WSR: Yes, they were my first sponsors. It was due to the journal Encounterwhich brought together many anti-communist intellectuals. During this time, such collaborations were necessary because of the Cold War. We would not be strong enough if we didn't work together in like this.
MIC: So you were brought to the U.S. for a cultural tour?
WSR: No. I was invited to attend a humanities seminar at Harvard. I was curious about what 'humanities' was. 'Yes,' I said, 'I'll go.'
KZ: Among those attending were the most important of Indonesian intellectuals: Soedjatmoko, Harsja Bachtiar, Umar Kayam. They changed Indonesia's curriculum for higher education, introducing the study of the humanities in the 1970s. Before that, it didn't exist.

A brief visit got exapnded three years (1964-67) in the United States, during which time Rendra studied theatre at the American Academy of Dramatic Arts in New York and social sciences and the humanities at New York University, with funding from the Rockefeller Foundation. He was particularly impressed by the theatrical phantasmagoria of Alan Schneider, as well as the dramas of Edward Albee, Archibald MacLeish, Arthur Miller, and Robert Lowell, and the work of director JosÚ Quintero. Rendra would later return to Indonesia with a deep appreciation for the power and pleasure of theatre.


MIC: You saw many Broadway musicals, like Fiddler on the Roof, during those years, correct?
WSR: Yes, people would tell me, 'these plays are just light entertainment.' They were, but I enjoyed them. The pleasure I got from them was the same sort as I got out of watching Javanese shadow puppet theatre. There was a freedom of imagination, an honesty.

Upon his return to Indonesia, Rendra formed a theatre collective in 1967, the first of its sort in Indonesia, which he called Bengkel Teater, 'Theatre Workshop.' Over the next eleven years, Rendra transformed the face of Indonesian modern theatre. He wrote and directed the plays he is best known for in this period, including Bip-Bop (1968), the first work in the genre of 'theatre of minimal text' (teater mini kata), and the powerful protest dramas Mastodon and Condor (1973), The Struggle of the Naga Tribe (1974), and Regional Secretary (1976). His plays during this time presented pointed critiques of corruption, political repression, and the destruction of the environment. The most important venue for his theatrical work during this time was Taman Ismail Marzuki (TIM), the arts centre in Jakarta, established by Ali Sadikin, the anti-communist, anti-Soeharto governor of Jakarta, and a group of like-minded artists in 1968.


WSR: The problem was how to make an arts centre, with funding from Ali Sadikin, that would be controlled by anti-communists, without people affiliated with LEKRA, or with Soeharto supporters, without Soeharto's presence being felt there. The model was the Balai Budaya ['Cultural Centre'], which was controlled by anti-communists like myself during the period when communism was most powerful. Balai Budaya was a centre of resistance against Sukarno, LEKRA, and the Communist Party. It would be expanded as a Jakarta arts centre. When my work was performed at TIM, I was protected by Ali Sadikin. Later, it was the Ali Sadikin appointed Dewan Kesenian [Arts Council] or the Jakarta Academy that backed me up.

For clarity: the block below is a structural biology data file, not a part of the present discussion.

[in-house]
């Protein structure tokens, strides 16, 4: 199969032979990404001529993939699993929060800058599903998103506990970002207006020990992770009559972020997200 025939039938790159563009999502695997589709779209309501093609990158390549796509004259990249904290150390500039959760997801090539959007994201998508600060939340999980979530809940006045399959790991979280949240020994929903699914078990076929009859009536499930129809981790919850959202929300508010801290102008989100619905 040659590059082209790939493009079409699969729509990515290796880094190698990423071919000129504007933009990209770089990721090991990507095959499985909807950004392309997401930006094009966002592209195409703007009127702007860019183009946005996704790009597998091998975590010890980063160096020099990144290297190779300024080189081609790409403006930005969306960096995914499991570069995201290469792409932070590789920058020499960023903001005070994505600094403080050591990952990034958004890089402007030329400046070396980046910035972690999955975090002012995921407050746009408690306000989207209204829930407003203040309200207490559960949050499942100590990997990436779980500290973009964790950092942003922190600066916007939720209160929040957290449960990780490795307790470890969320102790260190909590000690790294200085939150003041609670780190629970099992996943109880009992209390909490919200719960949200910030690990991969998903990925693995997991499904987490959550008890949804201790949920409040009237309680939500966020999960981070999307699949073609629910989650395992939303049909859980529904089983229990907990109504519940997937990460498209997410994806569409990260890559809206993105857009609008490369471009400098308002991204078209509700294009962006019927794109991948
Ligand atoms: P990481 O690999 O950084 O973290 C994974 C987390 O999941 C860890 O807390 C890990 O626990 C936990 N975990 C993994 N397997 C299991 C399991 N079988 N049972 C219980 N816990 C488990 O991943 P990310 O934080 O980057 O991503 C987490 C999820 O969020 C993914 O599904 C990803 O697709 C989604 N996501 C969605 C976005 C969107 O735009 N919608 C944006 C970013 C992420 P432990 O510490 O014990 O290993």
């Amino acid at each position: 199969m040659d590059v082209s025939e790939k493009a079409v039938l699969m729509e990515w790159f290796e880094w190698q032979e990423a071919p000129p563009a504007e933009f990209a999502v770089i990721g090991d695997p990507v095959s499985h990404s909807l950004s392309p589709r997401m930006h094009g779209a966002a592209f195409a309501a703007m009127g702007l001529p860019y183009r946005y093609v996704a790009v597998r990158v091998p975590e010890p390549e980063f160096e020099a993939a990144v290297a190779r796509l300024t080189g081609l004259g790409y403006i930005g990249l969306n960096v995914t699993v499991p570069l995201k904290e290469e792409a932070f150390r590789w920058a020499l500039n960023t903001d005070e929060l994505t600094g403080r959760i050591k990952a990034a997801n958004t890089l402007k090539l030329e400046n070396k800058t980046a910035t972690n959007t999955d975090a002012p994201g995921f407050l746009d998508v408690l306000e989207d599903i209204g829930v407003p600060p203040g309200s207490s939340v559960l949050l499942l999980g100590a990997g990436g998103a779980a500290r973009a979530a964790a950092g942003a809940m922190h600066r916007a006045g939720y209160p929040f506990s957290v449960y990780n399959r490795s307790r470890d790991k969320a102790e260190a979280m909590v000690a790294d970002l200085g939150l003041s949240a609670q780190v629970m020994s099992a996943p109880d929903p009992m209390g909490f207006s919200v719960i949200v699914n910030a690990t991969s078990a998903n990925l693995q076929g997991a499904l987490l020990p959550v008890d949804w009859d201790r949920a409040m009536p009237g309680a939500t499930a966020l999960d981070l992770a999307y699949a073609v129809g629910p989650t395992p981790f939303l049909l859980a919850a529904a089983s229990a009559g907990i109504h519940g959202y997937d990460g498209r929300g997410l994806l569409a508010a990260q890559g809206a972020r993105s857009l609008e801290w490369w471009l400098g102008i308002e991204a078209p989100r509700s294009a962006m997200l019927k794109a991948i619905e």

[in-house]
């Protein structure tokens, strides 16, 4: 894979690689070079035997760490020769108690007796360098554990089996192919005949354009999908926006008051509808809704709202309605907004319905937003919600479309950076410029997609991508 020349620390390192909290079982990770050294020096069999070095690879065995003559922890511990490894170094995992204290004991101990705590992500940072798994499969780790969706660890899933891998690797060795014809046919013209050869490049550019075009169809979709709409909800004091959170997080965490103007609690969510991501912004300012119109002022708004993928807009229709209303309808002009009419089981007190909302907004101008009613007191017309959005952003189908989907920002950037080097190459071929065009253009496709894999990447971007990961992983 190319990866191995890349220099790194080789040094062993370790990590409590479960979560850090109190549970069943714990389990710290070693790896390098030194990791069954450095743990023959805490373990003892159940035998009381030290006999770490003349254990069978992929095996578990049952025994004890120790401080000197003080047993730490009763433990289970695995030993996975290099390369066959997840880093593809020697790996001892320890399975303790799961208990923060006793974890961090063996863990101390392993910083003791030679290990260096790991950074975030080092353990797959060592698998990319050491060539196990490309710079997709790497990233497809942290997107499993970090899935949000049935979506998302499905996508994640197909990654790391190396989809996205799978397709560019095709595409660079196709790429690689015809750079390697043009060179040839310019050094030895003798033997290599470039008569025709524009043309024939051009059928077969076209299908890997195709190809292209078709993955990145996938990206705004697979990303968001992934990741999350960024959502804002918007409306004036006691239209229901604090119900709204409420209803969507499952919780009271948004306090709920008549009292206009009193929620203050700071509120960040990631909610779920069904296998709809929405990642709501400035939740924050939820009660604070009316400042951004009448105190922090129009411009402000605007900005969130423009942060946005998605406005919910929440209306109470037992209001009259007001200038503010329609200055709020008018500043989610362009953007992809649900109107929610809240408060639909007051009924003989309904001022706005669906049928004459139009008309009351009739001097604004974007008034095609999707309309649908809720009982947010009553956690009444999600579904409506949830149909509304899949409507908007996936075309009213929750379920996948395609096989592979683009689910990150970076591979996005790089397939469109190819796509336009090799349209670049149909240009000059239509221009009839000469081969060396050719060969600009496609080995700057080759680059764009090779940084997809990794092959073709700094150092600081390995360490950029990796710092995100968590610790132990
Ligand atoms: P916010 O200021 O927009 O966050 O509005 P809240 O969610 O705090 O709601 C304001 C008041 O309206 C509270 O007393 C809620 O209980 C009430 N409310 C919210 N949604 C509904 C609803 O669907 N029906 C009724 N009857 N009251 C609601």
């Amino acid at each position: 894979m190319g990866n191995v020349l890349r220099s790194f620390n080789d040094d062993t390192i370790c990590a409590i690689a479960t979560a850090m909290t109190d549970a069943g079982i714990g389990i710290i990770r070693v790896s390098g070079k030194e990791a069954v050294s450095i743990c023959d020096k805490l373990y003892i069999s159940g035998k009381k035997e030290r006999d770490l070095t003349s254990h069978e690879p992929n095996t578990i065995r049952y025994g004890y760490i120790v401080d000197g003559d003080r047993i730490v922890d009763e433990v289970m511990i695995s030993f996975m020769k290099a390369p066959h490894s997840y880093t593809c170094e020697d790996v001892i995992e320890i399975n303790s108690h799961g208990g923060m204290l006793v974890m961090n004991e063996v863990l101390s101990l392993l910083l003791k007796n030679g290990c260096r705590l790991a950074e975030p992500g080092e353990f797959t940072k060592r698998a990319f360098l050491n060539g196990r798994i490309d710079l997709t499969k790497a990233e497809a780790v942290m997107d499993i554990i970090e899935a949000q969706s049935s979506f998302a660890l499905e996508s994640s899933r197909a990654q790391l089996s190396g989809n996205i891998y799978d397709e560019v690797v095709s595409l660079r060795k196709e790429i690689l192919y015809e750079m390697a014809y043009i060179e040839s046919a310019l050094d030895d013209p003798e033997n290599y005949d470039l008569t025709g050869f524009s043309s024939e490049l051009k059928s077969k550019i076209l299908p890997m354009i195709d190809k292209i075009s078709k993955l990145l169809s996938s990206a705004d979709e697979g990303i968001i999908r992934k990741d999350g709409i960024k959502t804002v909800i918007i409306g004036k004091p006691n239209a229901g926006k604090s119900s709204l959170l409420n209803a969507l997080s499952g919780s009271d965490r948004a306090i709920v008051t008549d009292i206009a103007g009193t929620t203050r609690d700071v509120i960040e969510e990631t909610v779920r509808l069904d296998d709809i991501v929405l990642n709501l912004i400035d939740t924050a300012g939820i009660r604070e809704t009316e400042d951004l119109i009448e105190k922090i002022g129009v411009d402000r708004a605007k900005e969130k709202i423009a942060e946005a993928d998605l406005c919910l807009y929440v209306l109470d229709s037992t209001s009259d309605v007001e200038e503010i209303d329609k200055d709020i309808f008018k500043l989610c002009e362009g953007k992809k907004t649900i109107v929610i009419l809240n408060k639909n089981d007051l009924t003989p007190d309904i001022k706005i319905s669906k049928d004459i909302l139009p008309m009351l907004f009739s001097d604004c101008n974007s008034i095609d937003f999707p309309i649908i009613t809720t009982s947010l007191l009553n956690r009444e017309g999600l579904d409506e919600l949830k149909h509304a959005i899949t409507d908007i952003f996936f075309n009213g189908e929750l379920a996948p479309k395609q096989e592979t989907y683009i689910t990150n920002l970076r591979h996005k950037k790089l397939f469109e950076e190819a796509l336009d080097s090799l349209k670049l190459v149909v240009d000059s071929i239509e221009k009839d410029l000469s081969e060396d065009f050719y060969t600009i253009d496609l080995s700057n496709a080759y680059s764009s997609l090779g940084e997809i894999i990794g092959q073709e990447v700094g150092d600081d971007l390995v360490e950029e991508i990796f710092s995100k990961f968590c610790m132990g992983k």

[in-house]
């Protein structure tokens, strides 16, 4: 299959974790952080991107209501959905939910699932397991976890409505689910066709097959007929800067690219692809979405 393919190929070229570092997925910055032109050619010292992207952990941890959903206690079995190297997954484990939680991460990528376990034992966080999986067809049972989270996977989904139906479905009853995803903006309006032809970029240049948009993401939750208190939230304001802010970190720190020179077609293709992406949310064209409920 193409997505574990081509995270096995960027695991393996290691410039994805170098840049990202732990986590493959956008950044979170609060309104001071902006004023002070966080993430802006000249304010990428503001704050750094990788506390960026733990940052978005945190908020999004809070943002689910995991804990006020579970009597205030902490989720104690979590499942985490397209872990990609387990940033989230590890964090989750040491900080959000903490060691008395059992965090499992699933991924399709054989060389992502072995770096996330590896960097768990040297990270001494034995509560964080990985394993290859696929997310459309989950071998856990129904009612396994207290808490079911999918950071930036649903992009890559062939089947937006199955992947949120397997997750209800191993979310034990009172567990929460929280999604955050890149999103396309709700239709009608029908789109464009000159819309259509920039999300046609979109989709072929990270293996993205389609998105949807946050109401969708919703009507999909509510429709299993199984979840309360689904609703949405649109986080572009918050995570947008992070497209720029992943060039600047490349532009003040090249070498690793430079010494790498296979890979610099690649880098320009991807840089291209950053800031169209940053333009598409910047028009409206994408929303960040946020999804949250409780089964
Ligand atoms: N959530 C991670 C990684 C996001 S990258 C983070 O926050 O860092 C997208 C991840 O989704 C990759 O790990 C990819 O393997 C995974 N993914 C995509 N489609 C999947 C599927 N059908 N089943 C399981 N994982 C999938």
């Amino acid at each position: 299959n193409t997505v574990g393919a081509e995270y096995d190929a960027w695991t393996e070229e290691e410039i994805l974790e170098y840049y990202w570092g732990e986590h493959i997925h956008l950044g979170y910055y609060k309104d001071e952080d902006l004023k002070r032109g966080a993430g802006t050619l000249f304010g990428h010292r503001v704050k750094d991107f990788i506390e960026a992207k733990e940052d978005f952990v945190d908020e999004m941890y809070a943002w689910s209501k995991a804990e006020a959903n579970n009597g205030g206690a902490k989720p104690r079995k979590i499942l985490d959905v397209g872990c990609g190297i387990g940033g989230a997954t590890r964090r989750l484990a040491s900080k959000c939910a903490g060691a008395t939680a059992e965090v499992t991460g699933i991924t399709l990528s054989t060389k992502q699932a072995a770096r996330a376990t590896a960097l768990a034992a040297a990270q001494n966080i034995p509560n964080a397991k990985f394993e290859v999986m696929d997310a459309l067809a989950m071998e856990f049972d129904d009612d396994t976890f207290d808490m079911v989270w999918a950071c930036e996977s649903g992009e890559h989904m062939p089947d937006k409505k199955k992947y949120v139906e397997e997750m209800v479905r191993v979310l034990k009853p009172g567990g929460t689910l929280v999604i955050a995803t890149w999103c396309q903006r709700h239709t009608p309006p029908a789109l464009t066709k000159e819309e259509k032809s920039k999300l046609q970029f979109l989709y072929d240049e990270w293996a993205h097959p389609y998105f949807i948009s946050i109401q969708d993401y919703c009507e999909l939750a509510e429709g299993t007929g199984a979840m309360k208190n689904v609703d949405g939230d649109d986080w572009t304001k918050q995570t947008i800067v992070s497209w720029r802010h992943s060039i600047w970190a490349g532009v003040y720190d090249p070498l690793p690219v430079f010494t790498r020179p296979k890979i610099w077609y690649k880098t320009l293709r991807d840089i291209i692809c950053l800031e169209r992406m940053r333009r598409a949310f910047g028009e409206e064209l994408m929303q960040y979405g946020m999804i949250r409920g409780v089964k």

The cultural politics of Indonesia shifted during the mid-1970s, and in 1978 Rendra found himself without political support for his work. Rendra was imprisoned under suspicion of subversion, and spent much of the next decade being interrogated and going through cycles of imprisonment and release.


WSR: In 1978, I was seen as obtuse by politicians. The general elections had just ended. They asked, 'why are you still being openly critical in your work?' I received a threatening letter. Only then were my eyes opened. Everything was in shambles. I was defended only by intellectuals, not by politicians. I was put into a military prison.
KZ: Conditions were horrendous.
MIC: How many months were you there, five?
KZ: Almost eleven.
WSR: According to the law, as someone under suspicion, I could be held for questioning for up to eleven months. Longer than that, my case had to come to trial, or I had to be freed. So they said, 'we'll hold him for eleven months and let him go free for a month. Then we'll imprison him again!'
MIC: So what happened to Bengkel Teater? Did it disband?
WSR: No, she [Ken Zaida] took charge of it when I was in prison.
KZ: Officially, Bengkel Teater came under a committee, headed by Edi Haryono. I have produced Bengkel Teater myself since 1986.
MIC: Were you performing in theatres during this period?
KZ: No, at best in sports arenas. We also did impromptu performances in community halls, private homes, and so on. Also, during the period following Rendra's release, he was not officially permitted to hold interviews, make any sort of public appearance, publish, or speak on radio. For nine years, it was as if he was dead, completely inactive. The activities of his group could only be minor, as none of us had a name. We were only known in our own limited circle. We traveled throughout urban areas of Java, Bali, and Lombok, performing theatre, showing films. This was made all the more difficult as this period was the height of the New Order's power. Things were tightly controlled.
WSR: But this was also just the moment that protest was most necessary.